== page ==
Open Access Articles- Top Results for Laryngectomy


ICD-9-CM 30.2 30.3 30.4
MeSH D007825
MedlinePlus 007398

Laryngectomy is the removal of the larynx and separation of the airway from the mouth, nose and esophagus. In a total laryngectomy the entire larynx is removed and in a partial laryngectomy only a portion is taken out. The laryngectomee breathes through an opening in the neck known as a stoma.[1] This procedure is usually performed in cases of laryngeal cancer. However, many laryngeal cancer cases are now treated only with more conservative surgeries through the mouth or with radiation and/or chemotherapy; laryngectomy is performed when those treatments fail to conserve the larynx or there is sufficient destruction by the cancer that would prevent normal function once it is destroyed. Laryngectomy is also performed on individuals with other types of head and neck cancer[2] or severe swallowing problems.


Laryngectomees number about 60,000 in the United States. Perhaps 10,000 laryngeal cancer cases are treated annually, but only about 3,000 people undergo the surgery each year. Because it is a relatively rare cancer and because the post-operative care is complex in achieving a functional result, laryngeal cancer patients should be treated at or at least consult a major federally designated cancer center, where the fields of surgery, radiology, chemotherapy, speech-language pathology are all available.

Most laryngeal cancers in the UK are glottic, meaning they start in the vocal cords within the larynx. Glottic cancers tend to be picked up at an early stage, as they cause a hoarse voice very quickly. About 90 out of every 100 people (90%) with T1 glottic cancers are cured with radiotherapy or surgery alone. Of those patients who fail radiotherapy, many will be cured with salvage surgery.[3] Many surgeons are returning to the use of endoscopic surgery for such early cancers as the voice result is very good and comparable to that of radiation.

The airways and ventilation after laryngectomy

The anatomy changes after a laryngectomy. After a total laryngectomy, the individual is breathing through the stoma where the tracheostomy opens in the neck. There is no longer a connection between the trachea and the mouth and nose. These individuals are termed total neck breathers. After a partial laryngectomy, the individual breathes mainly through the stoma, but a connection still exists between the trachea and upper airways; these individuals are able to breathe air through the mouth and nose. They are therefore termed partial neck breathers. The extent of breathing through the upper airways in these individuals varies and a tracheostomy tube is present in many of them. Ventilation and resuscitation of total and partial neck breathers is through their stoma; however, in these individuals the mouth should be kept closed and the nose sealed to prevent air escape.[4]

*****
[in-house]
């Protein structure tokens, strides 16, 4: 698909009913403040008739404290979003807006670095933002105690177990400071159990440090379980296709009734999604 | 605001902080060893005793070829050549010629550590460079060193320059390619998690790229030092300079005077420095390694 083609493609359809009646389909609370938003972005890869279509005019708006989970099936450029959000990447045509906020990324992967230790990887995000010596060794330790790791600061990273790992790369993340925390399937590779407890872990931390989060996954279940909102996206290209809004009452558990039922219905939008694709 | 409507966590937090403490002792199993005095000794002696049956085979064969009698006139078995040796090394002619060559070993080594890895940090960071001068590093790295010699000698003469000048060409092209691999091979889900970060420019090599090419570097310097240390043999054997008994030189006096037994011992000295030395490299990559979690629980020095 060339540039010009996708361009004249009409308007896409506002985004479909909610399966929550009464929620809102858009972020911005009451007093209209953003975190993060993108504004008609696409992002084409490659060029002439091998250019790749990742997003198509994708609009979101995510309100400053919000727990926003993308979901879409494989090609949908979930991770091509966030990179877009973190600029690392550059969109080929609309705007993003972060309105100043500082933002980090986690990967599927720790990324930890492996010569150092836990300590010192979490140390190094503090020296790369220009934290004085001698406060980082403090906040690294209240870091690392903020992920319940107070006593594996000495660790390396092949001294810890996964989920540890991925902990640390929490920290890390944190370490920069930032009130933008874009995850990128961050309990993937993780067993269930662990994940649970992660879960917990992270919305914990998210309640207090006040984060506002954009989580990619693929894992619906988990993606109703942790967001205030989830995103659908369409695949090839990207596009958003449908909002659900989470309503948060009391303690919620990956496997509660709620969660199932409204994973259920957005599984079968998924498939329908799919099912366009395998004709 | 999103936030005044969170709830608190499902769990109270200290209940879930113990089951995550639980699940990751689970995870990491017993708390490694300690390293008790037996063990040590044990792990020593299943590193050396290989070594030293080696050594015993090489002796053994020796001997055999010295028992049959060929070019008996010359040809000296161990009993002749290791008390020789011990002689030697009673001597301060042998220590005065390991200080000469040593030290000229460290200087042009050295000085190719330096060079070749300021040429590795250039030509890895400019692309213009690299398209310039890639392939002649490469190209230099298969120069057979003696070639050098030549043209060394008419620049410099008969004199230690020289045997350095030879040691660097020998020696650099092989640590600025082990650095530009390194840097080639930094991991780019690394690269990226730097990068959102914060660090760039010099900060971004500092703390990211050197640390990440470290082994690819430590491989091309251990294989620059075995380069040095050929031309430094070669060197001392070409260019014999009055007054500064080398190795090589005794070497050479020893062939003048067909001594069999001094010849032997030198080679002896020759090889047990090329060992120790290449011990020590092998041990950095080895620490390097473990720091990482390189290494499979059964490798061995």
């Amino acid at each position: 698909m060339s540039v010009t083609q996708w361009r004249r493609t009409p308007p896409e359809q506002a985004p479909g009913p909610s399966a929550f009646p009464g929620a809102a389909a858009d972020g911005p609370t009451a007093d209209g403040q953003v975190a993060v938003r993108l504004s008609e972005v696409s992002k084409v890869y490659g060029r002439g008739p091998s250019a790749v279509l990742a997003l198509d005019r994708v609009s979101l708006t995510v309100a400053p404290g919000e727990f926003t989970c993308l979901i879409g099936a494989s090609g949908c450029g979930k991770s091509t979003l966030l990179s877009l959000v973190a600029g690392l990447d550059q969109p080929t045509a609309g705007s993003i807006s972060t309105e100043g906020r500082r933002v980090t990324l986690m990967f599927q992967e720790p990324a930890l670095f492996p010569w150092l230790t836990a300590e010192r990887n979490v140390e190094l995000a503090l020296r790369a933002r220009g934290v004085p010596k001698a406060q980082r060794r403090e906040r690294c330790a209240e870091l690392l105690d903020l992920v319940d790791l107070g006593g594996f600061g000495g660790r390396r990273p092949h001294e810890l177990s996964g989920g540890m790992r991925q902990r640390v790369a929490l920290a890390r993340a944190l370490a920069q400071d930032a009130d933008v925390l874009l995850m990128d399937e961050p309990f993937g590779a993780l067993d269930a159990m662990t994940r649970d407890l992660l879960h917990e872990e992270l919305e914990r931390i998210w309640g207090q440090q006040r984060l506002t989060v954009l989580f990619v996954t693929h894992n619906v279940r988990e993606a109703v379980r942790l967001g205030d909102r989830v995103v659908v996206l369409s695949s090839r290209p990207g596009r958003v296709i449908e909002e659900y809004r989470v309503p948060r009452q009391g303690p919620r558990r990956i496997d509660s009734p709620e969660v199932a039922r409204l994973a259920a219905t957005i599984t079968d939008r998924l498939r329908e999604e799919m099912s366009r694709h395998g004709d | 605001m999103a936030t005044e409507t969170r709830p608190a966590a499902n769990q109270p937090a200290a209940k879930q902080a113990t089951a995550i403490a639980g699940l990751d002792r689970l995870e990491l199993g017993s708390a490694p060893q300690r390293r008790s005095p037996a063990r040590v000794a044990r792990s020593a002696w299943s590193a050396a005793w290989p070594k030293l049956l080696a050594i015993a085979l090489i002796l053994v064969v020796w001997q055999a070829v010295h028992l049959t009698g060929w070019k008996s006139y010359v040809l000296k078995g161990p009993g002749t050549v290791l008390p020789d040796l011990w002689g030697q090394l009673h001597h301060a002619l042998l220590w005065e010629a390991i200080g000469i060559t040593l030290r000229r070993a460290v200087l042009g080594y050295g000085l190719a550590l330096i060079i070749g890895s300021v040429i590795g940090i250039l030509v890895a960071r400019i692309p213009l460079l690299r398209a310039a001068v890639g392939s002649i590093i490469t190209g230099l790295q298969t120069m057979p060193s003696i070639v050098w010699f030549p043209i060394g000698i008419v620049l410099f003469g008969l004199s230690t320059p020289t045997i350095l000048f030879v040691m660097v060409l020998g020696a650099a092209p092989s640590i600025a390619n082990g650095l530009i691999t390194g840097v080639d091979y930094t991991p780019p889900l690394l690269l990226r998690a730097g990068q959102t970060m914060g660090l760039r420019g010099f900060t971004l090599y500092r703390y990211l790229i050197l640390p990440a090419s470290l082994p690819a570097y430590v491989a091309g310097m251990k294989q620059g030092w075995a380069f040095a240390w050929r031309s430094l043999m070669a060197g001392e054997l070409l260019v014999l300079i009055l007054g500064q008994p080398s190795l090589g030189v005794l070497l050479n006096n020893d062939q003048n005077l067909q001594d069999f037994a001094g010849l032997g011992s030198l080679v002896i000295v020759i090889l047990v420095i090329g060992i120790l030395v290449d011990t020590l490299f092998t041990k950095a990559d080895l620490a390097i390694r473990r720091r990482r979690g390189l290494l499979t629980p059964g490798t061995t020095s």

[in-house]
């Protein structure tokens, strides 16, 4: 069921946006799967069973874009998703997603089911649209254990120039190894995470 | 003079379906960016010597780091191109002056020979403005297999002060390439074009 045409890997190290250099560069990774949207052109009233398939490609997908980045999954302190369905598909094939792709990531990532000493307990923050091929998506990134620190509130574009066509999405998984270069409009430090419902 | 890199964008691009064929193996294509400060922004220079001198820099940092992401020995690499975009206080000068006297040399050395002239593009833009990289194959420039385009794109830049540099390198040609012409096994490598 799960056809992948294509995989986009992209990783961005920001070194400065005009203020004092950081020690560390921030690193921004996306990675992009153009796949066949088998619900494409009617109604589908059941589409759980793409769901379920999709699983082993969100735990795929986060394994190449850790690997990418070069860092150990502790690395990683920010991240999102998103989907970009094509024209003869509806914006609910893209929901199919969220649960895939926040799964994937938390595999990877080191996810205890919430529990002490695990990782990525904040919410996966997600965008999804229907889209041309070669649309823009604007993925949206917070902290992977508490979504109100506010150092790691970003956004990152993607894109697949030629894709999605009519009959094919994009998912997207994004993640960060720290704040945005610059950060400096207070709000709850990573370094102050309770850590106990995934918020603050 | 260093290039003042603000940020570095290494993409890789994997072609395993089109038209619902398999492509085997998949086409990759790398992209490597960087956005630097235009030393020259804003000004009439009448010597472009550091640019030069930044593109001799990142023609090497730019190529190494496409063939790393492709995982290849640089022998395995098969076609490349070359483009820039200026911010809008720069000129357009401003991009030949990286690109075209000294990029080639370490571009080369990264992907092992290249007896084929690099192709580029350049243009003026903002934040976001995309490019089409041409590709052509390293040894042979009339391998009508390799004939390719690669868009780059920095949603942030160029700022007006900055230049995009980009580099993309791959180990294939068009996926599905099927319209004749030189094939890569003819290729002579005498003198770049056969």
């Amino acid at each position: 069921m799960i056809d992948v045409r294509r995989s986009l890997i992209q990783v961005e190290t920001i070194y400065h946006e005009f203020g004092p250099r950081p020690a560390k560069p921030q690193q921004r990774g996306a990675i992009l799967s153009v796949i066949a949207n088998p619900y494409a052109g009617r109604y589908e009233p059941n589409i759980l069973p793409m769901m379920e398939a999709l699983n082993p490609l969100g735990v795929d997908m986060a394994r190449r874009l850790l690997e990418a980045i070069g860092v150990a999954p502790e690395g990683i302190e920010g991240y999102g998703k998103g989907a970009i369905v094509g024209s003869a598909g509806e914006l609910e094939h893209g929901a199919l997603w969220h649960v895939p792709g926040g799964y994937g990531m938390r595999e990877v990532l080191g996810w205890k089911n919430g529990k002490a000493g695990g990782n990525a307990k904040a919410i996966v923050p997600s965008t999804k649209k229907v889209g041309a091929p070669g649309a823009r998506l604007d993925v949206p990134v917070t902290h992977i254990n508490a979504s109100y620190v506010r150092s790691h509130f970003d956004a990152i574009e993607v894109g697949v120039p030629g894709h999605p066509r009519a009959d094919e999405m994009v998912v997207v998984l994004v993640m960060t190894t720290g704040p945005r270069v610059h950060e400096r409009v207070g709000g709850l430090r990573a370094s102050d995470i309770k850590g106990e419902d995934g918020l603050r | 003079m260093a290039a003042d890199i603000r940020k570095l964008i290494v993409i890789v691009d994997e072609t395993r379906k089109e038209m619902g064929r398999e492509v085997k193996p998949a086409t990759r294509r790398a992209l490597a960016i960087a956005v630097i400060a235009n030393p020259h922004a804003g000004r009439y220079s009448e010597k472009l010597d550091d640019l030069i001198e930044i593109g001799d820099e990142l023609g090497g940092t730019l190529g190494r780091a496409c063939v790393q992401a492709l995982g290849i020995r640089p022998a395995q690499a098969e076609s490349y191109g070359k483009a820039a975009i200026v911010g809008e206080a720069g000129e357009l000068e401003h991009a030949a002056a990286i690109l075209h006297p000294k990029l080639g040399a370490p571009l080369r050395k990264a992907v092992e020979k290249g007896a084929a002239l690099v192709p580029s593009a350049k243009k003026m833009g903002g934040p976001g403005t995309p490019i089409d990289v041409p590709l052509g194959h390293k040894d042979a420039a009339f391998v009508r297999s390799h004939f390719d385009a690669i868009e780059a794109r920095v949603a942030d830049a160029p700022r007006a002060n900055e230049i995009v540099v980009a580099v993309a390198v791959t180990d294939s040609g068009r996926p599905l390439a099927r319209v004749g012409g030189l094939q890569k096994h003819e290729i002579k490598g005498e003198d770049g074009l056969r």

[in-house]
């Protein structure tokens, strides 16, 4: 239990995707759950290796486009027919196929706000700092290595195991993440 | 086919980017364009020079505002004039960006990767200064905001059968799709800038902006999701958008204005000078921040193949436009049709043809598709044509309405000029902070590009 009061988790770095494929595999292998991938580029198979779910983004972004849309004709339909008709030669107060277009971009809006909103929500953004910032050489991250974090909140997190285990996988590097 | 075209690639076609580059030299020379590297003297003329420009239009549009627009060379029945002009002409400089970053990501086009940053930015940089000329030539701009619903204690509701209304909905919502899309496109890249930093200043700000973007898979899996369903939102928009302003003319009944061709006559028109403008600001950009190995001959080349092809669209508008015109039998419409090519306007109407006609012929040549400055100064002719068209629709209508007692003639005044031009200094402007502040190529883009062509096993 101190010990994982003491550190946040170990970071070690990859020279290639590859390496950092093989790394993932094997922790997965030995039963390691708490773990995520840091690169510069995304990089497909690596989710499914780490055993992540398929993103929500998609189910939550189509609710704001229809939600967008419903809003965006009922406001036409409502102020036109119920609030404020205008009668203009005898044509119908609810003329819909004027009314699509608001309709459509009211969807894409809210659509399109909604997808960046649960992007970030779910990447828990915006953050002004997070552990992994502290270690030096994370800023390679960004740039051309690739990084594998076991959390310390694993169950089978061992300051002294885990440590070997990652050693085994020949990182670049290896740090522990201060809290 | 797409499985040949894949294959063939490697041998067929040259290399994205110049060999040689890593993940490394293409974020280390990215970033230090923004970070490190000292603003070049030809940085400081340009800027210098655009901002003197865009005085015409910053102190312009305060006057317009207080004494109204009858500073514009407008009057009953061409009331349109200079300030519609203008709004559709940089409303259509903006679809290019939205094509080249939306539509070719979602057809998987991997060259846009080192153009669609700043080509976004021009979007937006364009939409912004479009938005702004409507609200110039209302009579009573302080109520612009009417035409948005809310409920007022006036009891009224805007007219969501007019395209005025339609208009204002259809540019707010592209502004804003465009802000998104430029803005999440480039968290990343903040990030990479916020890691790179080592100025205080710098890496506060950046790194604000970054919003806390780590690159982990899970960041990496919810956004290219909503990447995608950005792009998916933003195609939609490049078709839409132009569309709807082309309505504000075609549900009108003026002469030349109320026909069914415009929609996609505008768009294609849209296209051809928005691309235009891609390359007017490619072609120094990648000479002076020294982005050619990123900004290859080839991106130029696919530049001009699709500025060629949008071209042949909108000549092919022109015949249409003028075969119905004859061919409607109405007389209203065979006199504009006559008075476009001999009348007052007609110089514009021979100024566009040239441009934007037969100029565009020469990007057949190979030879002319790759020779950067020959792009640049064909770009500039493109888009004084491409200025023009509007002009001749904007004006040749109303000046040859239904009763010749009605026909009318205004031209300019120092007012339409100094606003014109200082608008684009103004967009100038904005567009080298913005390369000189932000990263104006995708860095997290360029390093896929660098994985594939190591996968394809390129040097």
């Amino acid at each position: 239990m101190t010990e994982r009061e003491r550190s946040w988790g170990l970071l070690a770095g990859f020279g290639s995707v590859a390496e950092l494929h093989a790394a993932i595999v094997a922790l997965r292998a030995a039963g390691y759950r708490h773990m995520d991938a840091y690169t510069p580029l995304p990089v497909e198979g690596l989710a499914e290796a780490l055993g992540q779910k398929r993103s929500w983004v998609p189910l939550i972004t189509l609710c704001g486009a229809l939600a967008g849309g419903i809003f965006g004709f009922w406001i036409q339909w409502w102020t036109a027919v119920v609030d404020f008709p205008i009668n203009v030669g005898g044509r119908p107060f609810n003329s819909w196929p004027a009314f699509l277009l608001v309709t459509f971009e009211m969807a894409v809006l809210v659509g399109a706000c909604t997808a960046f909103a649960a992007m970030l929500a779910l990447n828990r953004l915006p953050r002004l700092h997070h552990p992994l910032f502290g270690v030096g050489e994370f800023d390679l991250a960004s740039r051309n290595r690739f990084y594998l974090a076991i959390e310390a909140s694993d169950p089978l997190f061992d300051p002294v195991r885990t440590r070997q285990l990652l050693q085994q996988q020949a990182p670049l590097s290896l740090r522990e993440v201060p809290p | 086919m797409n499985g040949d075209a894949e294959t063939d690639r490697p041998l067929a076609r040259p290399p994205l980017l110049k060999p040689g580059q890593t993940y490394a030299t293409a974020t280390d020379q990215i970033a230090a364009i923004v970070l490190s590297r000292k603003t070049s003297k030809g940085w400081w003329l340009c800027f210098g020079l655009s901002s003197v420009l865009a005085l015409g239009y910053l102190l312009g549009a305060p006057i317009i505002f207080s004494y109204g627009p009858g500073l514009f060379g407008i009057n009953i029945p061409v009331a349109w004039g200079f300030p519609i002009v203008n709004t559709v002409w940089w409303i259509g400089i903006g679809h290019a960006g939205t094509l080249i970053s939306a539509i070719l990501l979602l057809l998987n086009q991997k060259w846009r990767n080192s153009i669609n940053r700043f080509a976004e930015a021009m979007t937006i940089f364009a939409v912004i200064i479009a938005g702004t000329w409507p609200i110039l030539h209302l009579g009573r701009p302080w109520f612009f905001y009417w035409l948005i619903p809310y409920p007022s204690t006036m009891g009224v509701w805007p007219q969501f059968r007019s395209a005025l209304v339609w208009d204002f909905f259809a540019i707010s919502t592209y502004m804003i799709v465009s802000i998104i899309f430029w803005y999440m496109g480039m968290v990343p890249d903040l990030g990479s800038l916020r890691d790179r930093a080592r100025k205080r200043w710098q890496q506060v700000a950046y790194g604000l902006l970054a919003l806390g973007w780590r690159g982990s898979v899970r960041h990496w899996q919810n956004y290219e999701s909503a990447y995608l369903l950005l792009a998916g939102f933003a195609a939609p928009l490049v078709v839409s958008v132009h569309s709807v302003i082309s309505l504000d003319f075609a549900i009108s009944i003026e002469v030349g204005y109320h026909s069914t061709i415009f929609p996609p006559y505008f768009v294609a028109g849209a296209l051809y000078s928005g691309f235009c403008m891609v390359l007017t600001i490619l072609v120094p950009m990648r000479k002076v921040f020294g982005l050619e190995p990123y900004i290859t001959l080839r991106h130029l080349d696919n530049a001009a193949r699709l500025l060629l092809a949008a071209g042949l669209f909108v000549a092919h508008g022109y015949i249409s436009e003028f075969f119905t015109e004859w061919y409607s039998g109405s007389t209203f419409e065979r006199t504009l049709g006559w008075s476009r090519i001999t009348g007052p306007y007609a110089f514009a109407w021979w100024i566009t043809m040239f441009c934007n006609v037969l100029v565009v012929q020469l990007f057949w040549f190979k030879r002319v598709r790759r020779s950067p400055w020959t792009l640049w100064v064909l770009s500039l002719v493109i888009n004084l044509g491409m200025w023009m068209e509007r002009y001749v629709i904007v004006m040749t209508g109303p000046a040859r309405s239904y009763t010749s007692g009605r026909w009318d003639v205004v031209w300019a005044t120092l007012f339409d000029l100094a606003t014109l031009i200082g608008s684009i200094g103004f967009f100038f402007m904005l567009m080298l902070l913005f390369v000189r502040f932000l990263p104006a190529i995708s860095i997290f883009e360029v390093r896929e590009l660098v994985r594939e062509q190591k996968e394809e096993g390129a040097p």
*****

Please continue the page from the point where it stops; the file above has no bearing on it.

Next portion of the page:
Voice replacement

  • Voice functions are generally replaced with a voice prosthesis placed in the tracheo esophageal puncture created by the surgeon. The voice prosthesis is a one-way air valve that allows air to pass from the lungs/trachea to the esophagus when the patient covers the stoma. The redirected air vibrates the esophageal tissue producing a hoarse voice in lieu of the larynx.[5]
  • A second method is the use of an electrolarynx. An electrolarynx is an external device that is placed against the neck and creates vibration that the speaker then articulates. The sound has been characterized as mechanical and robotic.
  • A third method is called esophageal speech. The speaker pushes air into the esophagus and then pushes it back up, articulating speech sounds to speak. This method is time-consuming and difficult to learn and is seldom used by laryngectomees.[6]

In animals

Laryngectomies may be applied to dogs as a debarking procedure.


  1. ^ "ACS :: Speech After Laryngectomy". Archived from the original on 2007-11-05. Retrieved 2007-12-05. 
  2. ^ Brook I (February 2009). "Neck cancer: a physician's personal experience". Arch. Otolaryngol. Head Neck Surg. 135 (2): 118. PMID 19221236. doi:10.1001/archoto.2008.529. 
  3. ^
  4. ^ Brook I (June)|Medical intelligence article: Ventilation of neck breathers undergoing a diagnostic procedure or surgery. Anesth Analg. 114(6)1318-21. 2012
  5. ^ Brook I (July 2009). "A piece of my mind. Rediscovering my voice". JAMA 302 (3): 236. PMID 19602676. doi:10.1001/jama.2009.981. 
  6. ^ Brown DH, Hilgers FJ, Irish JC, Balm AJ (July 2003). "Postlaryngectomy voice rehabilitation: state of the art at the millennium". World J Surg 27 (7): 824–31. PMID 14509514. doi:10.1007/s00268-003-7107-4.